He said: Dont be absurd. How can I go into the City like this?
It was certainly rather rough on the City, but what cared we for human suffering? As Harris said, in his common, vulgar way, the City would have to lump it.
We went downstairs to breakfast. Montmorency had invited two other dogs to come and see him off, and they were whiling away the time by fighting on the doorstep. We calmed them with an umbrella, and sat down to chops and cold beef.
Harris said: The great thing is to make a good breakfast, and he started with a couple of chops, saying that he would take these while they were hot, as the beef could wait.
George got hold of the paper, and read us out the boating fatalities, and the weather forecast, which latter prophesied rain, cold, wet to fine (whatever more than usually ghastly thing in weather that may be), occasional local thunderstorms, east wind, with general depression over the Midland Counties (London and Channel). Bar. failing.
I do think that of all the silly, irritating tomfoolishness by which we are plagued, this weather-forecast fraud is about the most aggravating. It forecasts precisely what happened yesterday or the day before, and precisely the opposite of what is going to happen to-day.
I remember a holiday of mine being completely ruined one late autumn by our paying attention to the weather report of the local newspaper. Heavy showers, with thunderstorms, may be expected to-day, it would say on Monday, and so we would give up our picnic, and stop indoors all day, waiting for the rain. And people would pass the house, going off in wagonettes and coaches as jolly and merry as could be, the sun shining out, and not a cloud to be seen.
Ah! we said, as we stood looking out at them through the window, wont they come home soaked!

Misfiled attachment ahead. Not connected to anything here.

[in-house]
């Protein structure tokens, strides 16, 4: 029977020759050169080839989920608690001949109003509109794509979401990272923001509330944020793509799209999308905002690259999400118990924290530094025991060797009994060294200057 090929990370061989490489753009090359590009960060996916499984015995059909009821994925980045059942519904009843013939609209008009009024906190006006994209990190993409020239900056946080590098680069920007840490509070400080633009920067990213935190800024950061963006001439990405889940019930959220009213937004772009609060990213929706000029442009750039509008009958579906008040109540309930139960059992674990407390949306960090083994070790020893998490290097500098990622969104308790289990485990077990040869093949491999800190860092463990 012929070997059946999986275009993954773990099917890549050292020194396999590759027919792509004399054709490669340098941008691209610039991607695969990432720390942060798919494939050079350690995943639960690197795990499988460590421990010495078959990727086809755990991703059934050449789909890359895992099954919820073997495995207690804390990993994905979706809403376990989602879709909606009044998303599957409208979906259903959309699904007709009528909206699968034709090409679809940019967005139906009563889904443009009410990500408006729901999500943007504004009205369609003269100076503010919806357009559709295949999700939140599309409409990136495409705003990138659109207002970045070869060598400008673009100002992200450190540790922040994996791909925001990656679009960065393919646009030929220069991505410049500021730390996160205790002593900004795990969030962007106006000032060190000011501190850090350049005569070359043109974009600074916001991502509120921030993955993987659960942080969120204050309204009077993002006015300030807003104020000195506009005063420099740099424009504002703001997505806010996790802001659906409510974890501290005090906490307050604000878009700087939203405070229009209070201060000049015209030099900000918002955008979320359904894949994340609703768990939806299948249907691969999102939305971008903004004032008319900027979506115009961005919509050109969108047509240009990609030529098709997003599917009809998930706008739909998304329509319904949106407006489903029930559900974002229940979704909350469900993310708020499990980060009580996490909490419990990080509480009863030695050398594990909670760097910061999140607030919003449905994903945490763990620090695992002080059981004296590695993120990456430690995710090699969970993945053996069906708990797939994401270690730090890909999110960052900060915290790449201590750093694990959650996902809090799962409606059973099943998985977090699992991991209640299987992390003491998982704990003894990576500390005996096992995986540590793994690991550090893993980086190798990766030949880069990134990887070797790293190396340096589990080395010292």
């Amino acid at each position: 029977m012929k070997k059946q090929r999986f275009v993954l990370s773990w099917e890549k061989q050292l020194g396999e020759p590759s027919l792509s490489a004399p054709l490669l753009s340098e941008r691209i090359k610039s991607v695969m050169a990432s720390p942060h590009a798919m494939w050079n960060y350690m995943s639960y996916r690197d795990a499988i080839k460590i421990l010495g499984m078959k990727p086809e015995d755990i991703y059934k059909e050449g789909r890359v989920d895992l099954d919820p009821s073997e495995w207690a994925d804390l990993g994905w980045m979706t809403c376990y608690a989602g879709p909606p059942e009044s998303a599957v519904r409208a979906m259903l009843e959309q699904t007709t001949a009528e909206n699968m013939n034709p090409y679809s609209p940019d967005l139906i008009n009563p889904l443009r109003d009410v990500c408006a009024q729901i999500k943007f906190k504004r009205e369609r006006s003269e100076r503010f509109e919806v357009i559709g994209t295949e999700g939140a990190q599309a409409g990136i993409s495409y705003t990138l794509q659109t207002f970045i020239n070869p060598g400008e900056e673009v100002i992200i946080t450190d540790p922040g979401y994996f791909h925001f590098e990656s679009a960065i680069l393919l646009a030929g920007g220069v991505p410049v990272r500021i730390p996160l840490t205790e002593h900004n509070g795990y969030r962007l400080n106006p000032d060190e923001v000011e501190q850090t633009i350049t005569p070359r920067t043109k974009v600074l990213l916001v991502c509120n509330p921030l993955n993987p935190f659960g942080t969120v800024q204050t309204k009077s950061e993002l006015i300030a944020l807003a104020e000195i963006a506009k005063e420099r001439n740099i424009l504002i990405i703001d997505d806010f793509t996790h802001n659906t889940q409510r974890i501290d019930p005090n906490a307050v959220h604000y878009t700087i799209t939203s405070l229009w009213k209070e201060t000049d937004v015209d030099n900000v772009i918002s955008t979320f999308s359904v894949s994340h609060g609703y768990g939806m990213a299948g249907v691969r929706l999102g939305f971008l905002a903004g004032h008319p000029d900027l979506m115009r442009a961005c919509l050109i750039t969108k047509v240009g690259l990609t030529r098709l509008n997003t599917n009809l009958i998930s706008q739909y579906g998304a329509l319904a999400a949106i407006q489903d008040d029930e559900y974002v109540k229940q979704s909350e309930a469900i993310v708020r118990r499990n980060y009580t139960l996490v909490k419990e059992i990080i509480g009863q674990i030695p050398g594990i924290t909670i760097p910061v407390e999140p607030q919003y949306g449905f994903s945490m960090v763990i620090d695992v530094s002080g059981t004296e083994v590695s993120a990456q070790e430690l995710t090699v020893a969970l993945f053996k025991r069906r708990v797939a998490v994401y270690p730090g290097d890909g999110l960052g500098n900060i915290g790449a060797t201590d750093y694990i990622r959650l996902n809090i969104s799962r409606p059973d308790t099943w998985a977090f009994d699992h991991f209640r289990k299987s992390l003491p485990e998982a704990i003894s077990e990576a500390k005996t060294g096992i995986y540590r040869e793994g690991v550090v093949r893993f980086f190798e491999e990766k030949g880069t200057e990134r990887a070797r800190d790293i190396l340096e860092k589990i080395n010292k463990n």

And we chuckled to think how wet they were going to get, and came back and stirred the fire, and got our books, and arranged our specimens of seaweed and cockleshells. By twelve oclock with the sun pouring into the room, the heat became quite oppressive, and we wondered when those heavy showers and occasional thunderstorms were going to begin.
Ah! theyll come in the afternoon, youll find, we said to each other. Oh, wont those people get wet. What a lark!
At one oclock the landlady would come in to ask if we werent going out, as it seemed such a lovely day.
No, no, we replied, with a knowing chuckle, not we. We dont mean to get wetno, no.
And when the afternoon was nearly gone, and still there was no sign of rain, we tried to cheer ourselves up with the idea that it would come down all at once, just as the people had started for home, and were out of the reach of any shelter, and that they would thus get more drenched than ever. But not a drop ever fell, and it finished a grand day, and a lovely night after it.
The next morning we would read that it was going to be a warm, fine to set-fair day; much heat; and we would dress ourselves in flimsy things, and go out, and, half an hour after we had started, it would commence to rain hard, and a bitterly cold wind would spring up, and both would keep on steadily for the whole day, and we would come home with colds and rheumatism all over us, and go to bed.
The weather is a thing that is beyond me altogether. I never can understand it. The barometer is useless; it is as misleading as the newspaper forecast.
|Copyright: All texts on Bibliomania are © Bibliomania.com Ltd, and may not be reproduced in any form without our written permission. See our FAQ for more details.|